Prague exhibition sheds light on Czechoslovak agents sent into country by West in early part of Cold War


Under communism, hundreds of people died trying to escape across Czechoslovakia’s borders into the West. However, the traffic was not all one way, as in the years following the Communist takeover of 1948, Western states sent Czechoslovak agents into the country to work secretly with the small anti-communist resistance. They are the subject of a new exhibition in Prague.

Along with information panels, the exhibition On the Cold War Front: Czechoslovakia 1948 – 1956 features radio equipment, fake ID cards, and wire cutters and thick rubber gloves for getting through electric fences. It also includes scores of photographs of ‘couriers’, agents who crossed into communist Czechoslovakia from the west. Curator Prokop Tomek explains who the couriers were.

“They were young Czechs and Slovaks who were refugees, and were mainly recruited in refugee camps. There may have been thousands of them, though the research on how many there were hasn’t yet been completed. They worked for the US, the UK and France. They did it for, let’s say, patriotic and ideological reasons. But it was for the benefit of, or in conjunction with, the Western intelligence services.”

The Cold War was felt keenly in Czechoslovakia, partly because the country directly bordered the West.

“For us Cold War wasn’t just an empty phrase. It was a real fight, a hidden fight, on the border and within the country. It didn’t just concern the couriers, but the people who helped them, who hid them, who gave them information, who created drop-off points, who ran transmission stations – so tens of thousands were involved. They knew they were risking death or severe prison terms. But they still took part. It shows us there were brave people in this country. What they did is a certain model, and a certain challenge, for us.”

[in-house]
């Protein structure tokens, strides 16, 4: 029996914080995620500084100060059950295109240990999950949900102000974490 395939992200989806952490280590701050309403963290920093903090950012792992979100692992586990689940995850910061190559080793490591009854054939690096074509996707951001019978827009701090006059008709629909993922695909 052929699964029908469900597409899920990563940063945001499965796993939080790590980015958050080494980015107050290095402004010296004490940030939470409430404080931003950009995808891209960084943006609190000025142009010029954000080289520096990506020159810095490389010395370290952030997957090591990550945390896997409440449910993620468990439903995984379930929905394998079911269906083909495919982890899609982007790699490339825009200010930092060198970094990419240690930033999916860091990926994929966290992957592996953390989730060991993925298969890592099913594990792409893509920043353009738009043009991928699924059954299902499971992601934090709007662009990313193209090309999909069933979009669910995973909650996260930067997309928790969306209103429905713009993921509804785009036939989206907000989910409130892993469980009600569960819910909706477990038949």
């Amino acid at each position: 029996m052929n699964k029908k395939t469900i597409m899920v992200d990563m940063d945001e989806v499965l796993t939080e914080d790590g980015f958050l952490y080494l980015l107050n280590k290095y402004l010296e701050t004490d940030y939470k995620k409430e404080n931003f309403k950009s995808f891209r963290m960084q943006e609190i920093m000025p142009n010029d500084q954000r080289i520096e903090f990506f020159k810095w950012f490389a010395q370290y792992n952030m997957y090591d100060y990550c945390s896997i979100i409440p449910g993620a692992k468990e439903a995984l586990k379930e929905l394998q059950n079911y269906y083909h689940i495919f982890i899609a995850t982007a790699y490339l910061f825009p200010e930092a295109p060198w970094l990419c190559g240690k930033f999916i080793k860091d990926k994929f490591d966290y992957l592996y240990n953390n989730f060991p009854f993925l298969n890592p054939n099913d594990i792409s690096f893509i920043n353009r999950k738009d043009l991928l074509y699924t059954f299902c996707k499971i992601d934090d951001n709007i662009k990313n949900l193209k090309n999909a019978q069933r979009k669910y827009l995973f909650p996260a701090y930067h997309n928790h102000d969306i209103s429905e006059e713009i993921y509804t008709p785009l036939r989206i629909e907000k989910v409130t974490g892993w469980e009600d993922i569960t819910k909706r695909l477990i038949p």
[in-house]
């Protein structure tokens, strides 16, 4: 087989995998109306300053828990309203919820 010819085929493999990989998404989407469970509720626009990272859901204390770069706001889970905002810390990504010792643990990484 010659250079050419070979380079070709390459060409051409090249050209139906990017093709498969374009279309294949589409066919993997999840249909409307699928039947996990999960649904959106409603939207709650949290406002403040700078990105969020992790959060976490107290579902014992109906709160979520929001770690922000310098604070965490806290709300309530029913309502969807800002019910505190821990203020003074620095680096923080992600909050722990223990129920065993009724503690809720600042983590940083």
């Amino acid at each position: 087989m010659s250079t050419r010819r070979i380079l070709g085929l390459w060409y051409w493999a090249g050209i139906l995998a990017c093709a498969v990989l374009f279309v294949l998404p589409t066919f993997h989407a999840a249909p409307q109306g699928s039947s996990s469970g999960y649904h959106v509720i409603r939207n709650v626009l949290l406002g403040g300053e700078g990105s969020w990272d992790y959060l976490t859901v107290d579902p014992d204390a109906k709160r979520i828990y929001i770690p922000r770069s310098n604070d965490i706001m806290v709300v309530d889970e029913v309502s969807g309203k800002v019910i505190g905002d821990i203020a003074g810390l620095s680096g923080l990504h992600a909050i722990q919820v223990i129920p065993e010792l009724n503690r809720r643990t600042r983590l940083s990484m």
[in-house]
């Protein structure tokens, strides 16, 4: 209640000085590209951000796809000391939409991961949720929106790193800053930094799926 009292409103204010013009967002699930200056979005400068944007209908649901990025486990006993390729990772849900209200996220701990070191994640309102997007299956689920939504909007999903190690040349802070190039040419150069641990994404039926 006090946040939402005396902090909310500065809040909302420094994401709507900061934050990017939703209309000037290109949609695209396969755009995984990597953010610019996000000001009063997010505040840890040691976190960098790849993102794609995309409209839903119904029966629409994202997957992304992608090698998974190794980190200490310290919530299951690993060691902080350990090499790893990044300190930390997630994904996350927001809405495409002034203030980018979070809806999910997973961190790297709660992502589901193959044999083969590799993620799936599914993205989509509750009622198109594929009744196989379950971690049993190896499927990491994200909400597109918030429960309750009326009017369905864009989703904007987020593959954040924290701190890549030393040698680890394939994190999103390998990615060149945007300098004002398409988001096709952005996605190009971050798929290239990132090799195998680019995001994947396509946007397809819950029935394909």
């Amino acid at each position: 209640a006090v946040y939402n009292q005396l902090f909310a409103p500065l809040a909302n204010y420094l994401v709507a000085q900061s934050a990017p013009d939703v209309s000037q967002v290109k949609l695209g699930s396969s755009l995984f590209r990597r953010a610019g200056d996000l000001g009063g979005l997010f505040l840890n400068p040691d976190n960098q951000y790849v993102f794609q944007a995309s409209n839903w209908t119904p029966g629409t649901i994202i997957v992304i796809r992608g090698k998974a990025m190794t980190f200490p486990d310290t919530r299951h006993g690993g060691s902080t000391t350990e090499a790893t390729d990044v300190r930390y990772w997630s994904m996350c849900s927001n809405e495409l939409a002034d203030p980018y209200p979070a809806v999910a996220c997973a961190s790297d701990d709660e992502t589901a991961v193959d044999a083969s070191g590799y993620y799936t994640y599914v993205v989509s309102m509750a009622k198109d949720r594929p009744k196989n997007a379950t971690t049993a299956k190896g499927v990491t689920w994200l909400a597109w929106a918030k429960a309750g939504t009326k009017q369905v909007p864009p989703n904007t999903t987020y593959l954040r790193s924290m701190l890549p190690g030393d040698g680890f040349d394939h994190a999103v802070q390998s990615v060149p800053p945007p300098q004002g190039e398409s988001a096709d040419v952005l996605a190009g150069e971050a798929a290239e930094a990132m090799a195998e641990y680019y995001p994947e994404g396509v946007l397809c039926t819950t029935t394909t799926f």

The exhibition ends in 1956. Prokop Tomek says that year marked a turning point in the Cold War. First, in February, there was a break with Stalinism at the 20th congress of the Soviet Communist Party. Then in October came the Hungarian Uprising, when the insurgents were disappointed to receive no help from the West.

“Those events were certain symbols and signals of the fact there would not be a military conflict, and that the two-bloc system was stable. Also it became possible to travel from the East to the West and vice versa, so there were safer ways to get reports from Czechoslovakia than transmissions by couriers.”

On the Cold War Front: Czechoslovakia 1948 – 1956 is on at the City of Prague Museum until May 3.